Preceded by a number and indicating, roughly, “… years later.” More so than “later,” “on” provides a retrospective feel, and thus is useful in titles, as in Alan Bennett’s first produced play, the 1968 “Forty Years On.” The two-letter word makes the expression especially tempting for headline writers, and as the tenth anniversary of 9/11/01 approaches, it is ubiquitous. A Google News search for the phrase in headlines yields 424 hits for just the two days Sept. 3 and 4, 2011, from “Bin Laden Wanted a Second Hit, Ten Years On” (Sydney Herald) to “10 Years On: Finally, Smarter Airport Security Screening?” (Wall Street Journal).
A Consummate Teacher: Coach Robinson 50 Years On. (New York Times headline, August 4, 1991)/Though we’ve felt the impact of 9/11, more will yet unfold. Ten years on, it still might be “too soon to tell.” (Sacramento Bee, September 4, 2011)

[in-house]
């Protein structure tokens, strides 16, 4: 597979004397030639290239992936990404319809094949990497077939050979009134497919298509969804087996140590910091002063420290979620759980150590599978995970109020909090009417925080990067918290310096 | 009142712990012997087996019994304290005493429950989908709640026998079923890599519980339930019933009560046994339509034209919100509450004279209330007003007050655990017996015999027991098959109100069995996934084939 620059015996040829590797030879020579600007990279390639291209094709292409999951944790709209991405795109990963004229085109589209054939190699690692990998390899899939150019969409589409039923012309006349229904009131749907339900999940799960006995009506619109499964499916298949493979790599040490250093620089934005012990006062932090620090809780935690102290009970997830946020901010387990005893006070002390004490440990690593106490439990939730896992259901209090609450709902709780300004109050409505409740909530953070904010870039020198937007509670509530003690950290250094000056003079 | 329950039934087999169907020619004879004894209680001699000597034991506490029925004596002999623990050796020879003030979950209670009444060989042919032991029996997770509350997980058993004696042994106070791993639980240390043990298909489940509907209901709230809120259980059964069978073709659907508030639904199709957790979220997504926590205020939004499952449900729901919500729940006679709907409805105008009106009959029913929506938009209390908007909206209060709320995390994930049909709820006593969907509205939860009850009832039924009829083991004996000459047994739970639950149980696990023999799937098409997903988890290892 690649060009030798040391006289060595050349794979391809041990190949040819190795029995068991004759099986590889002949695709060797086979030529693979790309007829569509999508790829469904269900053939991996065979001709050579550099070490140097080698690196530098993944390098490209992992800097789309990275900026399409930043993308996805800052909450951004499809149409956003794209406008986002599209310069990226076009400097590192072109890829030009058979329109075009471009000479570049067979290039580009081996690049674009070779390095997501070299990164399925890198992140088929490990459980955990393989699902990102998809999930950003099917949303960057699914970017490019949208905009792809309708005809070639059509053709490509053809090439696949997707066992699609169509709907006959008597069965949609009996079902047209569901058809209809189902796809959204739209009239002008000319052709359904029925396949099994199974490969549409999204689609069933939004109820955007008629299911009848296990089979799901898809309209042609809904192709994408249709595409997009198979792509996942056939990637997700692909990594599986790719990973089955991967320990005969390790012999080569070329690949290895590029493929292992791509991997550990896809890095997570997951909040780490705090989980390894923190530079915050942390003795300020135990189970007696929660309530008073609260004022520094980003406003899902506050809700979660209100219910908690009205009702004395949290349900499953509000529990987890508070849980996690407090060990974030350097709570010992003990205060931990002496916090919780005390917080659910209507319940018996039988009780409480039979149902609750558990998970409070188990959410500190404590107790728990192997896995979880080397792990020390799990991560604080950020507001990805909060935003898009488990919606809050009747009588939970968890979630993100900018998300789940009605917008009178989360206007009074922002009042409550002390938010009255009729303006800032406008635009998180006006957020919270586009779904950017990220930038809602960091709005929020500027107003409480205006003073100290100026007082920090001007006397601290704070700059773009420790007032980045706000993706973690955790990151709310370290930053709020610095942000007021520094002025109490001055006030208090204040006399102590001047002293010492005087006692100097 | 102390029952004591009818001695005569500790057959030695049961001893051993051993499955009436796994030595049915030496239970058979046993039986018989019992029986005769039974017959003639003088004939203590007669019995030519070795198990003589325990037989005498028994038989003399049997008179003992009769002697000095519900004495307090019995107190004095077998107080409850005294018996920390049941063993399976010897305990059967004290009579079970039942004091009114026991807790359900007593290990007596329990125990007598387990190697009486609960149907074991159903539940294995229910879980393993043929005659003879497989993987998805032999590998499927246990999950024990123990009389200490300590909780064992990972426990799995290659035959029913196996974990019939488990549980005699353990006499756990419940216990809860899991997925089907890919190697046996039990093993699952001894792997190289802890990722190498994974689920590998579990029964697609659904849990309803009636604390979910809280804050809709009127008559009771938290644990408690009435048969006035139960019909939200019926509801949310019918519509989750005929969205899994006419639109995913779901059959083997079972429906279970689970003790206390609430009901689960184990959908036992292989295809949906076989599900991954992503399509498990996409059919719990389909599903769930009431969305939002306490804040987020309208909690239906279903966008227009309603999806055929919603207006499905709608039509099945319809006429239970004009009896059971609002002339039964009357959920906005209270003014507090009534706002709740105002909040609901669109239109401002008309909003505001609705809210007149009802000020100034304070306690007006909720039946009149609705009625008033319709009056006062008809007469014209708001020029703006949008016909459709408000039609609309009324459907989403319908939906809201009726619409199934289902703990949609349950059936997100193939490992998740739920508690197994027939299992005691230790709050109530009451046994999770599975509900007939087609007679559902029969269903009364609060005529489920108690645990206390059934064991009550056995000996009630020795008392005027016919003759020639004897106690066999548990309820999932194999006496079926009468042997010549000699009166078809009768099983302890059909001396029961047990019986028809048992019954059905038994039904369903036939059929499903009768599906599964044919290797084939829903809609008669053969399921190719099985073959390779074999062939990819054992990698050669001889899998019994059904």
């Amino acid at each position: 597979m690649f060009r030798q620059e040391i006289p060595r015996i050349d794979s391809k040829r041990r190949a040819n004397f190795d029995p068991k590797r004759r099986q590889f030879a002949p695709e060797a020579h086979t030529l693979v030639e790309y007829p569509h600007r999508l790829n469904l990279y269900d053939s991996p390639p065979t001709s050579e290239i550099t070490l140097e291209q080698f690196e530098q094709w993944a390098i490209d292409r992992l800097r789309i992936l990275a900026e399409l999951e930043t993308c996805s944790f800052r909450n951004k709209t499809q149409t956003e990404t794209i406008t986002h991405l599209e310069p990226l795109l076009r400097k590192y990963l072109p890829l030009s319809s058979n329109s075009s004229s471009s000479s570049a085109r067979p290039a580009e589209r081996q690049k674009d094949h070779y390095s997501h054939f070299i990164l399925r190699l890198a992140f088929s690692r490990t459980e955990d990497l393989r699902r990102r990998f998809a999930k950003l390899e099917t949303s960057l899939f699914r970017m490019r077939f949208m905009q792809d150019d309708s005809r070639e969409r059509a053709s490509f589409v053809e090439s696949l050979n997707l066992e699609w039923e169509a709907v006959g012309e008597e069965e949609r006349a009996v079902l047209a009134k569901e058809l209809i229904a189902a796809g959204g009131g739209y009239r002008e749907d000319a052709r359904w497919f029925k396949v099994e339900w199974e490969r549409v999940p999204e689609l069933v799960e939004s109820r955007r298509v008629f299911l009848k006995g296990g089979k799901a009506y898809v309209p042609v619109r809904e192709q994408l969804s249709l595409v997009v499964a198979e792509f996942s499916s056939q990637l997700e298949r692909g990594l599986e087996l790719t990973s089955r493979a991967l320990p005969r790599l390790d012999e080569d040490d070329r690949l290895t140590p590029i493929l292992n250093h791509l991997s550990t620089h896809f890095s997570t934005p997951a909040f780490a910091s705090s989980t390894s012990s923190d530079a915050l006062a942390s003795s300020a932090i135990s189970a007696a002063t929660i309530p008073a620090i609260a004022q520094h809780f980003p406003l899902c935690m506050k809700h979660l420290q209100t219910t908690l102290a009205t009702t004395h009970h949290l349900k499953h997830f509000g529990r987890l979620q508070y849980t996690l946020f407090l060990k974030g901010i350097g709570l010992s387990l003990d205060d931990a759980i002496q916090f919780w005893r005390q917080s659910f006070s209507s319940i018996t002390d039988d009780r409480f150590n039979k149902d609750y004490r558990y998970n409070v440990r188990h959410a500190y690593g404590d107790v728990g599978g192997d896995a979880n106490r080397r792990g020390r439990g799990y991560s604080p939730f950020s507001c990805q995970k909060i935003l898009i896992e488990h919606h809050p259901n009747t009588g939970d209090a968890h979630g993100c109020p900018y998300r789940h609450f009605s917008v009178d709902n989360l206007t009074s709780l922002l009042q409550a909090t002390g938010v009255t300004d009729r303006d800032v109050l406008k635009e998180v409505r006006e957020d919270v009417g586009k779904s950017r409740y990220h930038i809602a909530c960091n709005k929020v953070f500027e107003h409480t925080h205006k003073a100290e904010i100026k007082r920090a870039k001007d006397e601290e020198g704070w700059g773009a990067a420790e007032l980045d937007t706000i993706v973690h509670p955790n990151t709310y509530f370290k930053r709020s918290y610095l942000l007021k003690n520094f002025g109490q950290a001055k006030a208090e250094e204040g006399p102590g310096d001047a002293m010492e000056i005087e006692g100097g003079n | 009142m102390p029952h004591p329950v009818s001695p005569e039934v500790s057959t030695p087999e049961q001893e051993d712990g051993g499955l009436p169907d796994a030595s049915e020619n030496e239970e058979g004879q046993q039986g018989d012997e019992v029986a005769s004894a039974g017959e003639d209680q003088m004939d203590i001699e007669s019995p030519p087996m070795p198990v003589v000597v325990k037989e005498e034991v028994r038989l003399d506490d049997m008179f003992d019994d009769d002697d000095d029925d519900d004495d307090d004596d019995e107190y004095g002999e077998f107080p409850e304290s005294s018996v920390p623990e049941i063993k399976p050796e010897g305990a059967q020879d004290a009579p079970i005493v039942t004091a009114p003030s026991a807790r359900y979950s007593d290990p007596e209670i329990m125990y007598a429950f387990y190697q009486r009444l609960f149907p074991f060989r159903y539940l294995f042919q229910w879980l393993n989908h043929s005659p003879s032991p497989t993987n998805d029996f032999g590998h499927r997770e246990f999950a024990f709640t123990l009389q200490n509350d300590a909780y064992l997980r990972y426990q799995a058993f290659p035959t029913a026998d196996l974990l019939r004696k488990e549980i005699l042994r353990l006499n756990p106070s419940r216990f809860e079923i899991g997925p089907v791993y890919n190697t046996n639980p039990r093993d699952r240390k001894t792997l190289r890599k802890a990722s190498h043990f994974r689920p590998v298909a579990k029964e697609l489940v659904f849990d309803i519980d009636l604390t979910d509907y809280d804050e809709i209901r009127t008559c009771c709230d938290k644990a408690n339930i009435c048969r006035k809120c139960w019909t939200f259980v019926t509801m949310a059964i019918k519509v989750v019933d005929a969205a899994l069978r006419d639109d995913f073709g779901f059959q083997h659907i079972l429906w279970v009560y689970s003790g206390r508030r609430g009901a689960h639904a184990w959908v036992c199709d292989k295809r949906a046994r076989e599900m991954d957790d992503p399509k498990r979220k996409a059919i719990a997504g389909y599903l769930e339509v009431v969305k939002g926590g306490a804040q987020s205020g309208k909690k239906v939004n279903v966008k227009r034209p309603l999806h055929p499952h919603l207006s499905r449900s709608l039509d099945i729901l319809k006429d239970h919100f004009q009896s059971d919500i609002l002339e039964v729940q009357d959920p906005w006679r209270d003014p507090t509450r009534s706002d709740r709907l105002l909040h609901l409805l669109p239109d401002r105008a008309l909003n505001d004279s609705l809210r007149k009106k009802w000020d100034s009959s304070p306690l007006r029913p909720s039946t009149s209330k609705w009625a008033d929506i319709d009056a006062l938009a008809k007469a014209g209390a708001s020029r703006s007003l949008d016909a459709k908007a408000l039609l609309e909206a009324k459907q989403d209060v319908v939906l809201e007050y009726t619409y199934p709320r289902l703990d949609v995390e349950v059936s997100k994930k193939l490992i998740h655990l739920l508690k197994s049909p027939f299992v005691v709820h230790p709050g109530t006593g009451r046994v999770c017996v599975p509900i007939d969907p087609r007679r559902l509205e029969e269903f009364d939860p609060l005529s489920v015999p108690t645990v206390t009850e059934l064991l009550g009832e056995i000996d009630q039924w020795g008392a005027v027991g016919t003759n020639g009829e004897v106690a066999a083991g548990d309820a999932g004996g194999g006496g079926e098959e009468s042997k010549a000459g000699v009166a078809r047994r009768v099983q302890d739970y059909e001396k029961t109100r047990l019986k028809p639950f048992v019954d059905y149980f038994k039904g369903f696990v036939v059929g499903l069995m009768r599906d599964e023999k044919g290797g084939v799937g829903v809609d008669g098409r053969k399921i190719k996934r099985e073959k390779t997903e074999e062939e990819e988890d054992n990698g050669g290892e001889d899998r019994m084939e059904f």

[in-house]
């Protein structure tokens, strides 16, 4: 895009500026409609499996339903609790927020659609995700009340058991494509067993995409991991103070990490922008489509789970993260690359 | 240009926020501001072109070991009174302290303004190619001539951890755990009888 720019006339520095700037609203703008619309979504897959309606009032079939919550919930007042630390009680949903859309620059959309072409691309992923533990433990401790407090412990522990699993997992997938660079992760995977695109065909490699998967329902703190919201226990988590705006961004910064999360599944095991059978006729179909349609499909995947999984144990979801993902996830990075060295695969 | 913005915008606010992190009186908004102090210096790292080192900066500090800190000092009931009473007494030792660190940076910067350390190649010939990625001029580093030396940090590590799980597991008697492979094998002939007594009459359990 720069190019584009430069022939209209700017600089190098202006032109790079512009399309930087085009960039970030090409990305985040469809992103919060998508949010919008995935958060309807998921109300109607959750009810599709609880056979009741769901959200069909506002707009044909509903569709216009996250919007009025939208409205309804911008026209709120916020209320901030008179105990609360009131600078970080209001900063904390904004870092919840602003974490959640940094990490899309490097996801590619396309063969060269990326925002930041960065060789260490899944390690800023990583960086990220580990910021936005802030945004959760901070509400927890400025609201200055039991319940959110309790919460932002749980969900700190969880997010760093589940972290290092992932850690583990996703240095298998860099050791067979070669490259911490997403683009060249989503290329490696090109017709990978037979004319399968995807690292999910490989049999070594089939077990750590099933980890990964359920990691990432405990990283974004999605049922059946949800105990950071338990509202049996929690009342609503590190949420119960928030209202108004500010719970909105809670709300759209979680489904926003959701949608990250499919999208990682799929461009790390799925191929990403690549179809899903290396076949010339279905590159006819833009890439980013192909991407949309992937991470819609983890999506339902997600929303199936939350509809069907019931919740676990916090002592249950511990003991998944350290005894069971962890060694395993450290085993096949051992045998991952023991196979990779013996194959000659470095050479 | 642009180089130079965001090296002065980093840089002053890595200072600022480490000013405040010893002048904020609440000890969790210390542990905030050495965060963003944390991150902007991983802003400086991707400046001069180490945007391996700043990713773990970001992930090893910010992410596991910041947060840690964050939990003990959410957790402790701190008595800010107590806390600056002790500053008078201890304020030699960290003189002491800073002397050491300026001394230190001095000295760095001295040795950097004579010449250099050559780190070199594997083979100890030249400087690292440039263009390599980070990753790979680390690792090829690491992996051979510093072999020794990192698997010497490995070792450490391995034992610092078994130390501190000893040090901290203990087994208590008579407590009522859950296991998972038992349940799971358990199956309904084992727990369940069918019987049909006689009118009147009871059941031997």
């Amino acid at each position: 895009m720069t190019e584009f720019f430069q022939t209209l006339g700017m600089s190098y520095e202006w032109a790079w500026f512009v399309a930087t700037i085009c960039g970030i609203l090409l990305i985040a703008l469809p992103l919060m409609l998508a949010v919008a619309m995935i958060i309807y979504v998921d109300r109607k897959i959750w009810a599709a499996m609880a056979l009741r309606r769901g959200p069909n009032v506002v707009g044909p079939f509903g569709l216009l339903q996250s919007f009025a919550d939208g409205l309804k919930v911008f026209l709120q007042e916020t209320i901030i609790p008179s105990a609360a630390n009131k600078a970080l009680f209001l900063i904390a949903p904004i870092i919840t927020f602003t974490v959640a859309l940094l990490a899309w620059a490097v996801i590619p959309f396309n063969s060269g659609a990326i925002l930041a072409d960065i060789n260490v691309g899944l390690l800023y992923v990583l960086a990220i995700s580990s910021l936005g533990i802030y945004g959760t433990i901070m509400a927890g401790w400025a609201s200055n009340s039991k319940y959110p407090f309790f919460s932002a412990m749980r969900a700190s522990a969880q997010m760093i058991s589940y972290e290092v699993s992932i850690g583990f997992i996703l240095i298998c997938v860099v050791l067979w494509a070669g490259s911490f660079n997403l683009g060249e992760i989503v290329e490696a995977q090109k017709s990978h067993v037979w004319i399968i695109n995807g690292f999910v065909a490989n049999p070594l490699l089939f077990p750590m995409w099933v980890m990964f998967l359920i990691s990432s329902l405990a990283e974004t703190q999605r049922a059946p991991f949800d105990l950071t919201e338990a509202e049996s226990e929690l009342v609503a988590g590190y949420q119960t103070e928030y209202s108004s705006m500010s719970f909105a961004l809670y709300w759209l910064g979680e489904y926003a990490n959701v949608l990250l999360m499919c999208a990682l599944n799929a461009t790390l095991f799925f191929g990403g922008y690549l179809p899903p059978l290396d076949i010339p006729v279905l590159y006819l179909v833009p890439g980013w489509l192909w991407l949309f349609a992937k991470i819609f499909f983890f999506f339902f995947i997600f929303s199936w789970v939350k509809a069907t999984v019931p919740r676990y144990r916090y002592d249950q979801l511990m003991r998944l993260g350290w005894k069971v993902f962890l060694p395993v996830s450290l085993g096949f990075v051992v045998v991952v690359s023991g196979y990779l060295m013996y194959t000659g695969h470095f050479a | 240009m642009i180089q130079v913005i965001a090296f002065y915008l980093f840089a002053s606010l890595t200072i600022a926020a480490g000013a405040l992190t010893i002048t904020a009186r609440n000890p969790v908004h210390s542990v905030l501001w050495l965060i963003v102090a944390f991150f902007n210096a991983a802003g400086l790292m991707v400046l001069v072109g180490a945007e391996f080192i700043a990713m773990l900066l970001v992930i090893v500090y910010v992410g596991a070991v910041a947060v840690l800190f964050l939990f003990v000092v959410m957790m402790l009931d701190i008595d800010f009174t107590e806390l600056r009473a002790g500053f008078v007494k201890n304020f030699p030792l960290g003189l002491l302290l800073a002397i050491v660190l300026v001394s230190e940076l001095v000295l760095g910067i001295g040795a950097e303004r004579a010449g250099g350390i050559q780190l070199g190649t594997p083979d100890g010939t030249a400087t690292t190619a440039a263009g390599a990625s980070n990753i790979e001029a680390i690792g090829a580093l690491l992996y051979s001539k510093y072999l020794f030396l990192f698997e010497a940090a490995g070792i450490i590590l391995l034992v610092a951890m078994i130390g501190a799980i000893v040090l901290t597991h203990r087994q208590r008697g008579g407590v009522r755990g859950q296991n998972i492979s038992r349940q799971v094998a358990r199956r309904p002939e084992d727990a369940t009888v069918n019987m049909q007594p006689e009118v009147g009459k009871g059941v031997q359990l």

One thought on “” … years on””
I haven’t heard this one in everyday use yet, but it’s been increasingly showing up in article titles and ledes. Probably introduced by American publisher and media types in New York who spend much of their time swimming in bi-national waters. I seem to remember it cropping up around the time of the Iraq War, when our military alliance with the Brits was very strong, around the same time that George W. Bush started using the Britishism “stand down” to mean “leave”.